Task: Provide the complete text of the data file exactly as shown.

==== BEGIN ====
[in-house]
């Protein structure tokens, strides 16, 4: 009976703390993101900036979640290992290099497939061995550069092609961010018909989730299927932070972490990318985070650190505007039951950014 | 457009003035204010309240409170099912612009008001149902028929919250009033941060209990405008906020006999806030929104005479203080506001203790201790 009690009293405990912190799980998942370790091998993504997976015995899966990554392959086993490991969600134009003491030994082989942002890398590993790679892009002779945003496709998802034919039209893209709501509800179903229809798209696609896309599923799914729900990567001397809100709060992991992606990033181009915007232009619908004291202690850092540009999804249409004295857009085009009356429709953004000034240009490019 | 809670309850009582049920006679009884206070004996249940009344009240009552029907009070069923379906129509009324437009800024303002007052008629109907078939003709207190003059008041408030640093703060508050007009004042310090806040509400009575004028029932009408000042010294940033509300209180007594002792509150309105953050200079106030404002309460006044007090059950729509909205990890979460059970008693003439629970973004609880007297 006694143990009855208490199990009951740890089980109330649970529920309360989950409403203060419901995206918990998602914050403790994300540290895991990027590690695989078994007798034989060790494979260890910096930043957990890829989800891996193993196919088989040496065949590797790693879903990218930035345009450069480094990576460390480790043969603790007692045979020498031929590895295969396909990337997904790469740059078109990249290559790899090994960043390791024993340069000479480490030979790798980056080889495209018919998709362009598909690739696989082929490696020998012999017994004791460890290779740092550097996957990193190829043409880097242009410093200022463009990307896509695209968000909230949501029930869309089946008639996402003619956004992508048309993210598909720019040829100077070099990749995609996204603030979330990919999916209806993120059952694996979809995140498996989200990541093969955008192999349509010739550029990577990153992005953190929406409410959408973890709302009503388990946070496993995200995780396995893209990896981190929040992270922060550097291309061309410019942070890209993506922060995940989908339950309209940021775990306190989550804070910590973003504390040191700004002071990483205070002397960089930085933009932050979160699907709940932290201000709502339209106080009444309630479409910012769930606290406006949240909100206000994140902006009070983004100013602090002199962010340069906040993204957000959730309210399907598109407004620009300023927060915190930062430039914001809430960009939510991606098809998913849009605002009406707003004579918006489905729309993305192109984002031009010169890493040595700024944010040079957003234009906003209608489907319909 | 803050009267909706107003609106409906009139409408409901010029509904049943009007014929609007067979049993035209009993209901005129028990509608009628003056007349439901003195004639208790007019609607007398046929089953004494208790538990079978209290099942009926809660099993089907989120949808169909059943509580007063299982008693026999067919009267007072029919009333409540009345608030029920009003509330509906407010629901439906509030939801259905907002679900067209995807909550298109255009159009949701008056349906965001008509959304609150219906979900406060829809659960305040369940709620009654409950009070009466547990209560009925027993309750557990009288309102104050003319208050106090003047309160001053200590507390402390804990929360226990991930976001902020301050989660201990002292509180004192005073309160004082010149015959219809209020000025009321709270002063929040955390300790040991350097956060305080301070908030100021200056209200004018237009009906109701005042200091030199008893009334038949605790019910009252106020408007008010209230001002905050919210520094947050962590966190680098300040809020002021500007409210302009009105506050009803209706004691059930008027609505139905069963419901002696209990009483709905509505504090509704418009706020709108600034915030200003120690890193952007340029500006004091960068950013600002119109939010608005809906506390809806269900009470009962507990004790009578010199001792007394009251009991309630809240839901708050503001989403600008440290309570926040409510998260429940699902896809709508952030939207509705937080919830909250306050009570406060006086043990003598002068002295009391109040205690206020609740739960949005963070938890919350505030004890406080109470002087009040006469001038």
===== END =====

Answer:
[in-house]
């Protein structure tokens, strides 16, 4: 009976703390993101900036979640290992290099497939061995550069092609961010018909989730299927932070972490990318985070650190505007039951950014 | 457009003035204010309240409170099912612009008001149902028929919250009033941060209990405008906020006999806030929104005479203080506001203790201790 009690009293405990912190799980998942370790091998993504997976015995899966990554392959086993490991969600134009003491030994082989942002890398590993790679892009002779945003496709998802034919039209893209709501509800179903229809798209696609896309599923799914729900990567001397809100709060992991992606990033181009915007232009619908004291202690850092540009999804249409004295857009085009009356429709953004000034240009490019 | 809670309850009582049920006679009884206070004996249940009344009240009552029907009070069923379906129509009324437009800024303002007052008629109907078939003709207190003059008041408030640093703060508050007009004042310090806040509400009575004028029932009408000042010294940033509300209180007594002792509150309105953050200079106030404002309460006044007090059950729509909205990890979460059970008693003439629970973004609880007297 006694143990009855208490199990009951740890089980109330649970529920309360989950409403203060419901995206918990998602914050403790994300540290895991990027590690695989078994007798034989060790494979260890910096930043957990890829989800891996193993196919088989040496065949590797790693879903990218930035345009450069480094990576460390480790043969603790007692045979020498031929590895295969396909990337997904790469740059078109990249290559790899090994960043390791024993340069000479480490030979790798980056080889495209018919998709362009598909690739696989082929490696020998012999017994004791460890290779740092550097996957990193190829043409880097242009410093200022463009990307896509695209968000909230949501029930869309089946008639996402003619956004992508048309993210598909720019040829100077070099990749995609996204603030979330990919999916209806993120059952694996979809995140498996989200990541093969955008192999349509010739550029990577990153992005953190929406409410959408973890709302009503388990946070496993995200995780396995893209990896981190929040992270922060550097291309061309410019942070890209993506922060995940989908339950309209940021775990306190989550804070910590973003504390040191700004002071990483205070002397960089930085933009932050979160699907709940932290201000709502339209106080009444309630479409910012769930606290406006949240909100206000994140902006009070983004100013602090002199962010340069906040993204957000959730309210399907598109407004620009300023927060915190930062430039914001809430960009939510991606098809998913849009605002009406707003004579918006489905729309993305192109984002031009010169890493040595700024944010040079957003234009906003209608489907319909 | 803050009267909706107003609106409906009139409408409901010029509904049943009007014929609007067979049993035209009993209901005129028990509608009628003056007349439901003195004639208790007019609607007398046929089953004494208790538990079978209290099942009926809660099993089907989120949808169909059943509580007063299982008693026999067919009267007072029919009333409540009345608030029920009003509330509906407010629901439906509030939801259905907002679900067209995807909550298109255009159009949701008056349906965001008509959304609150219906979900406060829809659960305040369940709620009654409950009070009466547990209560009925027993309750557990009288309102104050003319208050106090003047309160001053200590507390402390804990929360226990991930976001902020301050989660201990002292509180004192005073309160004082010149015959219809209020000025009321709270002063929040955390300790040991350097956060305080301070908030100021200056209200004018237009009906109701005042200091030199008893009334038949605790019910009252106020408007008010209230001002905050919210520094947050962590966190680098300040809020002021500007409210302009009105506050009803209706004691059930008027609505139905069963419901002696209990009483709905509505504090509704418009706020709108600034915030200003120690890193952007340029500006004091960068950013600002119109939010608005809906506390809806269900009470009962507990004790009578010199001792007394009251009991309630809240839901708050503001989403600008440290309570926040409510998260429940699902896809709508952030939207509705937080919830909250306050009570406060006086043990003598002068002295009391109040205690206020609740739960949005963070938890919350505030004890406080109470002087009040006469001038």